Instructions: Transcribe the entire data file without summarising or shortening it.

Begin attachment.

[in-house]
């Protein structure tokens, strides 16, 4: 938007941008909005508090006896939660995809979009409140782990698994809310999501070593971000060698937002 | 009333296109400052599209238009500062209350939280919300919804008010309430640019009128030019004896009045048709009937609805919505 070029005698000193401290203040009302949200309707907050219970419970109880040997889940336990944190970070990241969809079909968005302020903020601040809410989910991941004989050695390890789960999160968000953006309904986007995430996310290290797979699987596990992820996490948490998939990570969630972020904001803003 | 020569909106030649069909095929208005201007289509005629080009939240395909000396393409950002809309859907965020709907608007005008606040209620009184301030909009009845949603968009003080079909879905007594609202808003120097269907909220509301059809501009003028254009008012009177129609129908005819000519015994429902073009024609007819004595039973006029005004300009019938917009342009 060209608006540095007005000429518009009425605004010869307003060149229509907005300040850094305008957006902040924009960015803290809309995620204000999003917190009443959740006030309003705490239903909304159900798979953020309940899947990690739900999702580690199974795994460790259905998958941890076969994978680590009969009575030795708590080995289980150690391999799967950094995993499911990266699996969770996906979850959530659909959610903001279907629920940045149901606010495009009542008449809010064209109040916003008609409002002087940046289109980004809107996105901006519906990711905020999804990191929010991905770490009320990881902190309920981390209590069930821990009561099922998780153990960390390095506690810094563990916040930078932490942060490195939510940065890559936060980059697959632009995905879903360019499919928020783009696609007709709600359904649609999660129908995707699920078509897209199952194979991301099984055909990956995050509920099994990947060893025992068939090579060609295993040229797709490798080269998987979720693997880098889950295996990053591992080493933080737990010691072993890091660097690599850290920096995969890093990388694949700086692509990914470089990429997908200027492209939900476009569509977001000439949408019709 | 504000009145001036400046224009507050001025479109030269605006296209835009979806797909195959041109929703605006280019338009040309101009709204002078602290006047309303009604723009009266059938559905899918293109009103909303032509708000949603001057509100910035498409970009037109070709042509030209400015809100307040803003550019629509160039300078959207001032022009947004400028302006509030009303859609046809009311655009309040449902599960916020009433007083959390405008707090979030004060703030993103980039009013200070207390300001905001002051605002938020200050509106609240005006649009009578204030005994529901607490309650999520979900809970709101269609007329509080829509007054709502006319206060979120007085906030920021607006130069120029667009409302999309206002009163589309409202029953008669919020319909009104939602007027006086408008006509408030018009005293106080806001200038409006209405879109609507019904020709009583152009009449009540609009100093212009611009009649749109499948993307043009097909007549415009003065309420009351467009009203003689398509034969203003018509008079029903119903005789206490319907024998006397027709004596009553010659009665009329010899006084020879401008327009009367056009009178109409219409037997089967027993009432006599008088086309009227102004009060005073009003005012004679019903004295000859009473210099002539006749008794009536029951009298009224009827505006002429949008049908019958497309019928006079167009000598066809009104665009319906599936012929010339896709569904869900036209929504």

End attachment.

[in-house]
């Protein structure tokens, strides 16, 4: 938007941008909005508090006896939660995809979009409140782990698994809310999501070593971000060698937002 | 009333296109400052599209238009500062209350939280919300919804008010309430640019009128030019004896009045048709009937609805919505 070029005698000193401290203040009302949200309707907050219970419970109880040997889940336990944190970070990241969809079909968005302020903020601040809410989910991941004989050695390890789960999160968000953006309904986007995430996310290290797979699987596990992820996490948490998939990570969630972020904001803003 | 020569909106030649069909095929208005201007289509005629080009939240395909000396393409950002809309859907965020709907608007005008606040209620009184301030909009009845949603968009003080079909879905007594609202808003120097269907909220509301059809501009003028254009008012009177129609129908005819000519015994429902073009024609007819004595039973006029005004300009019938917009342009 060209608006540095007005000429518009009425605004010869307003060149229509907005300040850094305008957006902040924009960015803290809309995620204000999003917190009443959740006030309003705490239903909304159900798979953020309940899947990690739900999702580690199974795994460790259905998958941890076969994978680590009969009575030795708590080995289980150690391999799967950094995993499911990266699996969770996906979850959530659909959610903001279907629920940045149901606010495009009542008449809010064209109040916003008609409002002087940046289109980004809107996105901006519906990711905020999804990191929010991905770490009320990881902190309920981390209590069930821990009561099922998780153990960390390095506690810094563990916040930078932490942060490195939510940065890559936060980059697959632009995905879903360019499919928020783009696609007709709600359904649609999660129908995707699920078509897209199952194979991301099984055909990956995050509920099994990947060893025992068939090579060609295993040229797709490798080269998987979720693997880098889950295996990053591992080493933080737990010691072993890091660097690599850290920096995969890093990388694949700086692509990914470089990429997908200027492209939900476009569509977001000439949408019709 | 504000009145001036400046224009507050001025479109030269605006296209835009979806797909195959041109929703605006280019338009040309101009709204002078602290006047309303009604723009009266059938559905899918293109009103909303032509708000949603001057509100910035498409970009037109070709042509030209400015809100307040803003550019629509160039300078959207001032022009947004400028302006509030009303859609046809009311655009309040449902599960916020009433007083959390405008707090979030004060703030993103980039009013200070207390300001905001002051605002938020200050509106609240005006649009009578204030005994529901607490309650999520979900809970709101269609007329509080829509007054709502006319206060979120007085906030920021607006130069120029667009409302999309206002009163589309409202029953008669919020319909009104939602007027006086408008006509408030018009005293106080806001200038409006209405879109609507019904020709009583152009009449009540609009100093212009611009009649749109499948993307043009097909007549415009003065309420009351467009009203003689398509034969203003018509008079029903119903005789206490319907024998006397027709004596009553010659009665009329010899006084020879401008327009009367056009009178109409219409037997089967027993009432006599008088086309009227102004009060005073009003005012004679019903004295000859009473210099002539006749008794009536029951009298009224009827505006002429949008049908019958497309019928006079167009000598066809009104665009319906599936012929010339896709569904869900036209929504």